New South Era

Alabama experienced drastic economic and social change in post-Reconstruction or “New South” era just like the rest of the South. “New South,” is a term coined by Henry Grady and refers to the economic shift from an agrarian society to one that embraced industrial development. Grady and other influential southerners hoped to promote economic investment and industrial growth in the decimated and depressed South, as well as to tap the region’s abundant and largely untouched natural resources.

During this time, Alabama experienced changes in its economic and political landscape—the emergence of new manufacturing and mining industries, growth of urban centers and advancements in education. Farming hardships and exploitative labor practices led to emergence of labor unions, and Jim Crow laws allowed racism to flourish under the guise of a “separate but equal” policy. Alabama’s geographic location, along with its lack of skilled labor, capital and education caused the state to lag economically and technologically. However, its natural attracted investment and industry.

Industry: Prior to the civil war, most free people in Alabama made their living by farming cotton. The state had large unexploited deposits of coal, iron ore and limestone, which drew investors. From 1880 to 1890, the manufacture of iron products came to dominate industry in Alabama. By 1889, Alabama ranked second in the nation in iron ore production.

Cotton manufacturing increased in the New South era; with the number of cotton mills in the state increased, the number of people employed increased from 1300 in 1860 to 9000 by 1900.

In addition to steel and cotton manufacture, grist mills, flour mills, and wool mills continued to operate and many expanded. The growth of manufacturing in Alabama was rapid and extensive during the New South era.

Agriculture: Despite industrialization sweeping through the state, most Alabamians still lived on and worked farms. Market prices dropped throughout the 1880s and 90s, and as a result, conditions of the Alabamians engaged in agricultural production did not improve after Reconstruction. Many described the tenant farming and sharecropping systems, which emerged as a result of an overabundance of unskilled workers and the persistent lack of credit opportunities, as little better than the slave system that preceded it.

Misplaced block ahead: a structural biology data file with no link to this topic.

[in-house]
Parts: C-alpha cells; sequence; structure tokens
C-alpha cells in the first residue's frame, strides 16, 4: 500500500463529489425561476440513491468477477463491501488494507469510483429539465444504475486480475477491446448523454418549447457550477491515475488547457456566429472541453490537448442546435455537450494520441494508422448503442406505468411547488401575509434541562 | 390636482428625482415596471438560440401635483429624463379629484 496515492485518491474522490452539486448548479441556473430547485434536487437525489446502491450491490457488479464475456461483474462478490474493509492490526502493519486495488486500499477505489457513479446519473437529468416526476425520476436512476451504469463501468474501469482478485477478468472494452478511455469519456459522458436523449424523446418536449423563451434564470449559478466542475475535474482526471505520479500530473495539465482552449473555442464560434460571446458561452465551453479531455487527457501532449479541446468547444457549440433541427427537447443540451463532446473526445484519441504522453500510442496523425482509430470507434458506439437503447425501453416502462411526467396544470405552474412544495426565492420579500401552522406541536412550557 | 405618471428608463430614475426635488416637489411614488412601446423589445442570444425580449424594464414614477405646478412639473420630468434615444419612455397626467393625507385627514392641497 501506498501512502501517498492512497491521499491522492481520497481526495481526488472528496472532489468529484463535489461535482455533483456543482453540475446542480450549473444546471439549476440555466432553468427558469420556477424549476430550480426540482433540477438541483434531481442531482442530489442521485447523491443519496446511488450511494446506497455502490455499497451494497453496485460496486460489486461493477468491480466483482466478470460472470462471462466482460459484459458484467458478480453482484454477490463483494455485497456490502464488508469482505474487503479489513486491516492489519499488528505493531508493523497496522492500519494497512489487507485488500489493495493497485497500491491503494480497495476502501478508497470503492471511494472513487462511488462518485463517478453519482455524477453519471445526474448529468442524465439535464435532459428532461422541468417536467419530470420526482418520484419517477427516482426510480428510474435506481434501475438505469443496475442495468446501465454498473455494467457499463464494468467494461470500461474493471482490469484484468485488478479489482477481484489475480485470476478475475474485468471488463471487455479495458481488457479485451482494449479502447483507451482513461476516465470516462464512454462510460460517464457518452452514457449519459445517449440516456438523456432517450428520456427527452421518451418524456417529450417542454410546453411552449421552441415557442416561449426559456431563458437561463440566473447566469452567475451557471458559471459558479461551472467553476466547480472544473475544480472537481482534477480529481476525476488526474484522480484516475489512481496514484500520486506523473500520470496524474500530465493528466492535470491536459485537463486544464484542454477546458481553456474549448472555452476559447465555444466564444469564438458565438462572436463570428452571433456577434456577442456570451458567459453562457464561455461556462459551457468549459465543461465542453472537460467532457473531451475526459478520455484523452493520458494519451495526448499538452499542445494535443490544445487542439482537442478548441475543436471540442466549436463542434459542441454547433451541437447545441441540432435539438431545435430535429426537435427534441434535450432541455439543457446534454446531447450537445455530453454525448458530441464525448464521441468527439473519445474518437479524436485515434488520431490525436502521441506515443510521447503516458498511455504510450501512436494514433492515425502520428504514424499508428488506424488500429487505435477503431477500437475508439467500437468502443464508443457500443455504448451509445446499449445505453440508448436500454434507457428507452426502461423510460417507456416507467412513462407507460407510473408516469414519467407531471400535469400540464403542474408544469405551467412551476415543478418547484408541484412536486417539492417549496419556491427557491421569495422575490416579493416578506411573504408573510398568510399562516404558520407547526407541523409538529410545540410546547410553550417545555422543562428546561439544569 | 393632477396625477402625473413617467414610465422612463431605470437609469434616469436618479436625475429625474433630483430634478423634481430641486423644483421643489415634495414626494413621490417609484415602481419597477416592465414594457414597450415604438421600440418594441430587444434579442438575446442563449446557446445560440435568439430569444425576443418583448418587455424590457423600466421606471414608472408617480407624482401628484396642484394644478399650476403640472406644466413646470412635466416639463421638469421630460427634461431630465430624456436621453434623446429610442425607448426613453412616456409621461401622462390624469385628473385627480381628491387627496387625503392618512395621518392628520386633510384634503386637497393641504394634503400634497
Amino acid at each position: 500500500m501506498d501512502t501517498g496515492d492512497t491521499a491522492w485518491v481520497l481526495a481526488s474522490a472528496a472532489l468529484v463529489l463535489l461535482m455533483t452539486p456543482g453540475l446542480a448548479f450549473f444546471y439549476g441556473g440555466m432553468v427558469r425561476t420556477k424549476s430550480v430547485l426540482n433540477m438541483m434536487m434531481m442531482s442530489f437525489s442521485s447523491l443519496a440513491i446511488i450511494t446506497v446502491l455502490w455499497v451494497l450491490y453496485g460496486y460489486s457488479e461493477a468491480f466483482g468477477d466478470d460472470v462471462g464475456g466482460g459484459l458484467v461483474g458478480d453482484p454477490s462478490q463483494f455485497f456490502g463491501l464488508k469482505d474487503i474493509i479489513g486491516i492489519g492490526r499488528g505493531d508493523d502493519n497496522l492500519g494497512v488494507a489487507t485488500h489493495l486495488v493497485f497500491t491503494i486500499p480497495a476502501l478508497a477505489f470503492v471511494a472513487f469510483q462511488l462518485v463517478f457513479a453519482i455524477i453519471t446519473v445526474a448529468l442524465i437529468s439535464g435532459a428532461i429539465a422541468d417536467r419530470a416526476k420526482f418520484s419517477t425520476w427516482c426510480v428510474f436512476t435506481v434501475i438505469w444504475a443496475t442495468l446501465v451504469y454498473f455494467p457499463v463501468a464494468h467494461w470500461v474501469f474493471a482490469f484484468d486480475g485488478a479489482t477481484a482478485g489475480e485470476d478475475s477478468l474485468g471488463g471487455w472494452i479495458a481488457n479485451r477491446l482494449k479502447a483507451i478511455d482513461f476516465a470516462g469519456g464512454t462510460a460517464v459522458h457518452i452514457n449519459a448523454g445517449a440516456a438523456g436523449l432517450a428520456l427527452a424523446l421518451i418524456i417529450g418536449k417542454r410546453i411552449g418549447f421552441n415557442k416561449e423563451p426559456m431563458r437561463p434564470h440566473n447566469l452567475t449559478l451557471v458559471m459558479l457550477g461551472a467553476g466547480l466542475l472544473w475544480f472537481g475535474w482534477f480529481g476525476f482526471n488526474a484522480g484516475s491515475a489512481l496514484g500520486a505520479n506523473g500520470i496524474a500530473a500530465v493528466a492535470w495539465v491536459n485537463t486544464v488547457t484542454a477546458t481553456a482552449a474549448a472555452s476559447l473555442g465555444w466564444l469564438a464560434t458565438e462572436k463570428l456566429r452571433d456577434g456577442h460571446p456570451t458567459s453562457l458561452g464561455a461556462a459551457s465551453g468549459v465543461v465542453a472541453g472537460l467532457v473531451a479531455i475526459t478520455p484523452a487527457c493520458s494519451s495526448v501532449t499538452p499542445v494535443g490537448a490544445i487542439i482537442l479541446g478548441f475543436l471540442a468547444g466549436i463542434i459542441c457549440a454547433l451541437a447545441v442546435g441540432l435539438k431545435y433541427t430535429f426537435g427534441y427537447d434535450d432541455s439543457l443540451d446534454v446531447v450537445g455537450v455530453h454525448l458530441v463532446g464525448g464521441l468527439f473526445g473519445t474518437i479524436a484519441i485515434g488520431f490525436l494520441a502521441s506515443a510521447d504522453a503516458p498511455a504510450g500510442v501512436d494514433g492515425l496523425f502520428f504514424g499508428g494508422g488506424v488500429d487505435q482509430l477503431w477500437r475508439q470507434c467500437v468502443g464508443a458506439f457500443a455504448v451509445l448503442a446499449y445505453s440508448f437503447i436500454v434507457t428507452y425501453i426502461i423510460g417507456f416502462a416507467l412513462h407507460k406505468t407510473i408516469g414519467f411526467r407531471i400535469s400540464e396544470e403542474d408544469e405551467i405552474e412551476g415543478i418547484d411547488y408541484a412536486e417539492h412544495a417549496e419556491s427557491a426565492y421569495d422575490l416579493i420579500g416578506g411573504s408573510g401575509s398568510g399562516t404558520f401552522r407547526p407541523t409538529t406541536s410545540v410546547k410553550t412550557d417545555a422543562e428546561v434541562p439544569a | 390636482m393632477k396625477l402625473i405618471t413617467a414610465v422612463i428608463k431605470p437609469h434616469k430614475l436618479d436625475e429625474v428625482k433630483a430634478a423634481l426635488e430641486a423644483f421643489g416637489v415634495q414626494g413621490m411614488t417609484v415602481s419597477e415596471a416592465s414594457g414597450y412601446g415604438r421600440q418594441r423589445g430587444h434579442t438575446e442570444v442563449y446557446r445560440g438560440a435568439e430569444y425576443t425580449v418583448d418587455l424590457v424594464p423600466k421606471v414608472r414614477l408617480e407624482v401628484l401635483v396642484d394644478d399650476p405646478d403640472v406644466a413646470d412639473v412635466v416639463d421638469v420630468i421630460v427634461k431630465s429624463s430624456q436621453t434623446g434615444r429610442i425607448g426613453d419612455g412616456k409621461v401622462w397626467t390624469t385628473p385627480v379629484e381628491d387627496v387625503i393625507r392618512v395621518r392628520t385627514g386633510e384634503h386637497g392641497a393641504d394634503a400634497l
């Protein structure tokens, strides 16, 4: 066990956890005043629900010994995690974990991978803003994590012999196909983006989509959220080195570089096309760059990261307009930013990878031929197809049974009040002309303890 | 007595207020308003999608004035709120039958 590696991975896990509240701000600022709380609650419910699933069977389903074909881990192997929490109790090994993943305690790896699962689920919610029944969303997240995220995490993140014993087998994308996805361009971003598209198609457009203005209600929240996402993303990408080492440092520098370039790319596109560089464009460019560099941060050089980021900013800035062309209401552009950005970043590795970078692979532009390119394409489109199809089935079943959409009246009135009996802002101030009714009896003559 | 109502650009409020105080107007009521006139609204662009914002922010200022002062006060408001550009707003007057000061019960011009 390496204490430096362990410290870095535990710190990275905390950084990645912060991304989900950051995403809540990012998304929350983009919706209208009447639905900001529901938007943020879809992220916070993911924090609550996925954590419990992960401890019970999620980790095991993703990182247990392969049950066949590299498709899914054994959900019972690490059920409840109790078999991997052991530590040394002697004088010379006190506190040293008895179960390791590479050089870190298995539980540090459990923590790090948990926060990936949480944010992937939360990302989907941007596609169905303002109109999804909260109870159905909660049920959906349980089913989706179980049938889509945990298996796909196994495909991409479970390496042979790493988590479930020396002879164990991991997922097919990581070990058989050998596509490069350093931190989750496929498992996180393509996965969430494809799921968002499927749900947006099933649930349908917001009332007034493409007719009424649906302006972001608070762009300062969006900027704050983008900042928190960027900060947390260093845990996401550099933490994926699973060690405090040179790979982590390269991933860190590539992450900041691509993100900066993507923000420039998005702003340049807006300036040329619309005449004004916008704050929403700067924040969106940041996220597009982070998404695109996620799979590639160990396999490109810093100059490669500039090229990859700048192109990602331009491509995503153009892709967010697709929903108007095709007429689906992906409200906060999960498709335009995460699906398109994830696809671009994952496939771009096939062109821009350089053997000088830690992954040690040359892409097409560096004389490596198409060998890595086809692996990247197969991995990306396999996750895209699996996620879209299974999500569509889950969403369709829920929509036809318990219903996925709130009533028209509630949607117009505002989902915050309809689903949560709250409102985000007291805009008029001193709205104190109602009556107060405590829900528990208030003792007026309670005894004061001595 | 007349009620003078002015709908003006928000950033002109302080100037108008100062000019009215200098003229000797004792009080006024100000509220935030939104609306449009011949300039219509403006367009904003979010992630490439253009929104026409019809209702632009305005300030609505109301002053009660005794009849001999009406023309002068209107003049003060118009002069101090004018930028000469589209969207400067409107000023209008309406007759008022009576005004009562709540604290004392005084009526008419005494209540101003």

Urban Growth: Birmingham became the most representative symbol of the New South in Alabama. The city was founded in 1871 by a group of enterprising capitalists who convinced railroad interests to build lines through the area to provide shipping for the iron, coal, and limestone products.

Transportation: Improvements in transportation played a major role in the development of Alabama during the New South Era. By 1900, the Southern Railway system, the Atlantic Coastal Line, and the Seaboard Line all reached into Alabama, which by then had more than 4,000 miles of working track.

Waterways also played a role in shipping. Improvements to steamboats and Mobile Harbor made water transportation more viable.

Politics: After a decade of Reconstruction efforts by Republicans, southern conservative Democrats regained political power in the period known as Redemption which began in the mid-1870s. The Republican Party (the party of Lincoln) held a majority in the House in 1872, when the black vote carried Republican candidates to victory. But the party failed to stay unified. Discord among Republicans sympathetic to and those opposed to civil rights opened the door for Democrats to reassert themselves in the state political arena.

Education: A significant portion of available jobs required unskilled labor. In 1880, more than half of Alabama's population was illiterate. Even more significant, more than 80 percent of Alabama's African Americans could not read or write. A major part of the New South optimism hinged on improving education and thereby enhancing opportunities

Labor Problems: New industrial labor brought with it strikes and controversy over working conditions, as well as renewed calls for reform of convict and child labor. Reconstruction Alabama had a severe shortage of jails and penitentiaries to house convicted criminals. As a result, the state leased convicts to companies as a source of revenue. Working conditions for convicts were deplorable. Activists and reformers, called on the state to abolish convict labor.

Conclusion: New South industry changed the face of Alabama. It brought prosperity for some and new concerns for others.

Source: New South Era
The Encyclopedia of Alabama TM © 2017.

Back to top